The number of patient-dumping cases against hospitals fell to 63 in 1993 from 71 in 1992, according to a report released last week by Washington-based consumer group Public Citizen.
Patient dumping, or transferring medically unstable patients to other hospitals for economic reasons, will continue "as long as hospitals and physicians are more concerned with the bottom line than with healing," said Sidney Wolfe, M.D., director of Public Citizen's health research group.
The group found that for-profit hospitals were responsible for a disproportionate share of dumping cases. While only 14% of hospitals are for-profit, they accounted for 25% of the patient-dumping cases confirmed by HCFA in 1993, the report said.
However, the Federation of American Health Systems, which represents investor-owned hospitals, disputed Public Citizen's conclusion.
The rate of dumping cases for investor-owned hospitals isn't significantly higher than for not-for-profit facilities, said Mary Grealy, executive counsel for the federation. Investor-owned hospitals make up 20% of the total hospital market, not 14%, she said.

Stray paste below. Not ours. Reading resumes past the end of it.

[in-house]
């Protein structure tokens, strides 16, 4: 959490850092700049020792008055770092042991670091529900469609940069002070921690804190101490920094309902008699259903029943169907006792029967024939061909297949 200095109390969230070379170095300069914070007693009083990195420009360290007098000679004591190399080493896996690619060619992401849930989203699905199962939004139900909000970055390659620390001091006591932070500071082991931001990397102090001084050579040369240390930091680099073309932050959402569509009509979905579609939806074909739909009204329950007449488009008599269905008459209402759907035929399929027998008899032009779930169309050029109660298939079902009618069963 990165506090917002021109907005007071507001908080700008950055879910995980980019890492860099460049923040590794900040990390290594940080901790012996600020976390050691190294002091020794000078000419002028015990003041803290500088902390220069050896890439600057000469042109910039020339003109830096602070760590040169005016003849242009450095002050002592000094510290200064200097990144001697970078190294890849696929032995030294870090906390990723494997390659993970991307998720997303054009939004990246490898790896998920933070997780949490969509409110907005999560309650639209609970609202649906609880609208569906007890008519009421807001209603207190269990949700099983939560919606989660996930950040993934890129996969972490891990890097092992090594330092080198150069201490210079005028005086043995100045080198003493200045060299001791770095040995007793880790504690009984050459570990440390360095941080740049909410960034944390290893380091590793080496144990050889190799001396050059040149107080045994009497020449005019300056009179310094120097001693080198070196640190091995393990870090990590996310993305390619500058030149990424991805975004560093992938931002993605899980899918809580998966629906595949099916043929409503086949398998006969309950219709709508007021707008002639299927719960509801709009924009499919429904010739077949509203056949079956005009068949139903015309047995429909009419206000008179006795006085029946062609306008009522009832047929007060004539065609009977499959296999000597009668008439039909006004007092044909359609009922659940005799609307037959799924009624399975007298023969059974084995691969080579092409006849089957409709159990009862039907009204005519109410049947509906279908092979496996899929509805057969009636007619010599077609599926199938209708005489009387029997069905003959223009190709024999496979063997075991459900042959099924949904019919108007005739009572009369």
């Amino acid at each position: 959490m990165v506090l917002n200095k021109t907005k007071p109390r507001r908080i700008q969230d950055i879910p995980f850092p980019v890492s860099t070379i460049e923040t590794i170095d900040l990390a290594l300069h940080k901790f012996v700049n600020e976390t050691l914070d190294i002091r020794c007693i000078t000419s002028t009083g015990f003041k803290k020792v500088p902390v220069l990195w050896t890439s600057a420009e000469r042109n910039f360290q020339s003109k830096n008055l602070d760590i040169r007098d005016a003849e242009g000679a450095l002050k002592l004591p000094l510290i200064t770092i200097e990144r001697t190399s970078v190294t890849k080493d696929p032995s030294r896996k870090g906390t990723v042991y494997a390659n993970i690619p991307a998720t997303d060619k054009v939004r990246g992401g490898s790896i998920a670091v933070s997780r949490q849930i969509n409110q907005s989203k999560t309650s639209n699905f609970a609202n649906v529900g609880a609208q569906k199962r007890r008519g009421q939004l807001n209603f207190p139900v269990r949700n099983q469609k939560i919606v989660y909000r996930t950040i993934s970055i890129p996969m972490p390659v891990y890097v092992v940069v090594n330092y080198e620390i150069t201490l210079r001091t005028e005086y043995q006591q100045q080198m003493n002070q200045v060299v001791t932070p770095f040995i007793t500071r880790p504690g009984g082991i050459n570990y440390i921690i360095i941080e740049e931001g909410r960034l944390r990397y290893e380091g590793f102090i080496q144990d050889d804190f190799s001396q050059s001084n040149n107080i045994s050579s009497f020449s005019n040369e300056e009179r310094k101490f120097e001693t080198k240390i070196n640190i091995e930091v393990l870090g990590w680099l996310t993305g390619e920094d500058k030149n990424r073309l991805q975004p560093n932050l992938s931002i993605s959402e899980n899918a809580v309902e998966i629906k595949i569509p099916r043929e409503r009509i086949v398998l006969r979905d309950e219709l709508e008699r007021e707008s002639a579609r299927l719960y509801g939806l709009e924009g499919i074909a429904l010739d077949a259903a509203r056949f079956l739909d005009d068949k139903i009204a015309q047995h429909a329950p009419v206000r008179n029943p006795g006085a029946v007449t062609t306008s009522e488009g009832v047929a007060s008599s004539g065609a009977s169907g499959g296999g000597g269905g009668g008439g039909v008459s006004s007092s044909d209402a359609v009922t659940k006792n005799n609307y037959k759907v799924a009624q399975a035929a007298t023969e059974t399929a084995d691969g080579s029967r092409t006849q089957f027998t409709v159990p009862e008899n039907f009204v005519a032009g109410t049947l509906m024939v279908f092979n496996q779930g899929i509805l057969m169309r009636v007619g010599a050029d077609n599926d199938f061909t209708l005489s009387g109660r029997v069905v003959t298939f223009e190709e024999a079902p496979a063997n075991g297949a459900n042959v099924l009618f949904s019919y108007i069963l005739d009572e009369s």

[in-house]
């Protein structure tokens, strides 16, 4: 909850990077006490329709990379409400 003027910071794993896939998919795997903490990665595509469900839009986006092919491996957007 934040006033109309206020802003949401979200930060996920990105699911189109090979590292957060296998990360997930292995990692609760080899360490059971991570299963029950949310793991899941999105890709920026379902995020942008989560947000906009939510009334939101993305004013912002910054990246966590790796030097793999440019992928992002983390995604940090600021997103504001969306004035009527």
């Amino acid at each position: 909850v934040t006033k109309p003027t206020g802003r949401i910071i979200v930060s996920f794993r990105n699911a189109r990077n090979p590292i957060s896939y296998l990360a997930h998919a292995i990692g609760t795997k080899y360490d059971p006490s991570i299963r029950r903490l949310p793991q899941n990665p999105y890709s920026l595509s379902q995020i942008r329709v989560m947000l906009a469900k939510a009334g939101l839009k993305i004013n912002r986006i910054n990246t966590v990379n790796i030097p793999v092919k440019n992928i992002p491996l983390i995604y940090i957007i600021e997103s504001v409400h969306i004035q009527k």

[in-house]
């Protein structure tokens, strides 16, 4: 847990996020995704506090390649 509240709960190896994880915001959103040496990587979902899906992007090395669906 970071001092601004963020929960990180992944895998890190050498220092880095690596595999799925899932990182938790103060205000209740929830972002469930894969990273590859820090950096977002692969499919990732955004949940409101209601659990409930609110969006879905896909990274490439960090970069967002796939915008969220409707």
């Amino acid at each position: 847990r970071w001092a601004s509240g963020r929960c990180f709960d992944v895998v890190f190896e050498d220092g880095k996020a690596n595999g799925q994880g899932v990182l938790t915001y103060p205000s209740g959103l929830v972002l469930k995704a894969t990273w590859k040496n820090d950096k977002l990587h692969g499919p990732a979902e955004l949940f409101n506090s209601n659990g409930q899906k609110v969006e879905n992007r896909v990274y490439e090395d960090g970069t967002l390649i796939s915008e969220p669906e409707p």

When the ratio of dumping cases to total hospitals is recalculated, it comes out to 1.3 violations per 100 not-for-profit hospitals, compared with 2.1 violations per 100 investor-owned hospitals, Ms. Grealy said.
The Public Citizen report, which analyzed HCFA data, found that only one hospital was barred from the Medicare program for repeated violations in 1993, the same number as in 1992. The remaining hospitals were either fined or took corrective action before sanctions were levied.
Public Citizen attorney Joan Stieber said she hoped anti-dumping regula- tions that took effect in July will further decrease the number of cases. The rules require hospitals that receive patients transferred in unstable condition to report the incidents to HCFA.
"We are also calling on HCFA to make more use of fines and other penalties," Ms. Stieber said. "Hopefully, tougher sanctions coupled with the new regulations will mean the number of violations will go down."